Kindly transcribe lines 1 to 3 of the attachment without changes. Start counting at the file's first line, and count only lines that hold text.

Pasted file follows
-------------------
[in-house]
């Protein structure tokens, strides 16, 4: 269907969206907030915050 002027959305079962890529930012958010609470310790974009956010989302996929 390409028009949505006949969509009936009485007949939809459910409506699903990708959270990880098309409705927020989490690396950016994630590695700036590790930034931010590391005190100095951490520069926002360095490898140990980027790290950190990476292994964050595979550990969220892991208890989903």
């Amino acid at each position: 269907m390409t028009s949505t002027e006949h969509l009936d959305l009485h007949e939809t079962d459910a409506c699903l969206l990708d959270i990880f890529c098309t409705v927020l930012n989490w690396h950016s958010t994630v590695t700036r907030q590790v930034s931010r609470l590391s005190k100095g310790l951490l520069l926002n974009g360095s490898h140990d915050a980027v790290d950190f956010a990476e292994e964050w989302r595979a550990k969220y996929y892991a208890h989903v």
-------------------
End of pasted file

[in-house]
């Protein structure tokens, strides 16, 4: 269907969206907030915050 002027959305079962890529930012958010609470310790974009956010989302996929 390409028009949505006949969509009936009485007949939809459910409506699903990708959270990880098309409705927020989490690396950016994630590695700036590790930034931010590391005190100095951490520069926002360095490898140990980027790290950190990476292994964050595979550990969220892991208890989903």
């Amino acid at each position: 269907m390409t028009s949505t002027e006949h969509l009936d959305l009485h007949e939809t079962d459910a409506c699903l969206l990708d959270i990880f890529c098309t409705v927020l930012n989490w690396h950016s958010t994630v590695t700036r907030q590790v930034s931010r609470l590391s005190k100095g310790l951490l520069l926002n974009g360095s490898h140990d915050a980027v790290d950190f956010a990476e292994e964050w989302r595979a550990k969220y996929y892991a208890h989903v």